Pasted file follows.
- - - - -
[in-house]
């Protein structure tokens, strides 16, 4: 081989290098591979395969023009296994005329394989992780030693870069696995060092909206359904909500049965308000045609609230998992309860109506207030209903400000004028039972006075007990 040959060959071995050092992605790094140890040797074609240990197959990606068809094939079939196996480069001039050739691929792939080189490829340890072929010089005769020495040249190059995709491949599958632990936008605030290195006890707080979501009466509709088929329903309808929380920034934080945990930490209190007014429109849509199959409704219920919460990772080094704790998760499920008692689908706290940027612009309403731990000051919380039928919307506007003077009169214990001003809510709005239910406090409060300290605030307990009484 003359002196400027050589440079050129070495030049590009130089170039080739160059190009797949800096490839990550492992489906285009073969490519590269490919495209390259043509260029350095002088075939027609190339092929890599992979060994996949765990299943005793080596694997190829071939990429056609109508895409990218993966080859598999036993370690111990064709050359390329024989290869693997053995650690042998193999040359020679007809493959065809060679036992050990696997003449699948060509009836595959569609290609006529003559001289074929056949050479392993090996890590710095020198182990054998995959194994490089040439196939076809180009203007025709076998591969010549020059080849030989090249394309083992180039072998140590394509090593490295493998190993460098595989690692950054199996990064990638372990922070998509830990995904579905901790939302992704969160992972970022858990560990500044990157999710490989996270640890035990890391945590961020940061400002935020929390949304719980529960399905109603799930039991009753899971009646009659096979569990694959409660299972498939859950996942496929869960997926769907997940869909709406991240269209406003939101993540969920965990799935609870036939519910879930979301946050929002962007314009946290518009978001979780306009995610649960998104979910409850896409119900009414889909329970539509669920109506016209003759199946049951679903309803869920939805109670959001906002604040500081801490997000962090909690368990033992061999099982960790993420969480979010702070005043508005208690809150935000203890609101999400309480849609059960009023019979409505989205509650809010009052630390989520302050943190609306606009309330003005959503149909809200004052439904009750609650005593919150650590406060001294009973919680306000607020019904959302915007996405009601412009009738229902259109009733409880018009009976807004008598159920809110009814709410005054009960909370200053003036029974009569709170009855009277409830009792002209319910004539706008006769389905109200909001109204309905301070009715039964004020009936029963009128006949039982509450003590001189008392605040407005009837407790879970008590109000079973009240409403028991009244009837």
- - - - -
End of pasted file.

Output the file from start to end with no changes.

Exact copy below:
[in-house]
């Protein structure tokens, strides 16, 4: 081989290098591979395969023009296994005329394989992780030693870069696995060092909206359904909500049965308000045609609230998992309860109506207030209903400000004028039972006075007990 040959060959071995050092992605790094140890040797074609240990197959990606068809094939079939196996480069001039050739691929792939080189490829340890072929010089005769020495040249190059995709491949599958632990936008605030290195006890707080979501009466509709088929329903309808929380920034934080945990930490209190007014429109849509199959409704219920919460990772080094704790998760499920008692689908706290940027612009309403731990000051919380039928919307506007003077009169214990001003809510709005239910406090409060300290605030307990009484 003359002196400027050589440079050129070495030049590009130089170039080739160059190009797949800096490839990550492992489906285009073969490519590269490919495209390259043509260029350095002088075939027609190339092929890599992979060994996949765990299943005793080596694997190829071939990429056609109508895409990218993966080859598999036993370690111990064709050359390329024989290869693997053995650690042998193999040359020679007809493959065809060679036992050990696997003449699948060509009836595959569609290609006529003559001289074929056949050479392993090996890590710095020198182990054998995959194994490089040439196939076809180009203007025709076998591969010549020059080849030989090249394309083992180039072998140590394509090593490295493998190993460098595989690692950054199996990064990638372990922070998509830990995904579905901790939302992704969160992972970022858990560990500044990157999710490989996270640890035990890391945590961020940061400002935020929390949304719980529960399905109603799930039991009753899971009646009659096979569990694959409660299972498939859950996942496929869960997926769907997940869909709406991240269209406003939101993540969920965990799935609870036939519910879930979301946050929002962007314009946290518009978001979780306009995610649960998104979910409850896409119900009414889909329970539509669920109506016209003759199946049951679903309803869920939805109670959001906002604040500081801490997000962090909690368990033992061999099982960790993420969480979010702070005043508005208690809150935000203890609101999400309480849609059960009023019979409505989205509650809010009052630390989520302050943190609306606009309330003005959503149909809200004052439904009750609650005593919150650590406060001294009973919680306000607020019904959302915007996405009601412009009738229902259109009733409880018009009976807004008598159920809110009814709410005054009960909370200053003036029974009569709170009855009277409830009792002209319910004539706008006769389905109200909001109204309905301070009715039964004020009936029963009128006949039982509450003590001189008392605040407005009837407790879970008590109000079973009240409403028991009244009837």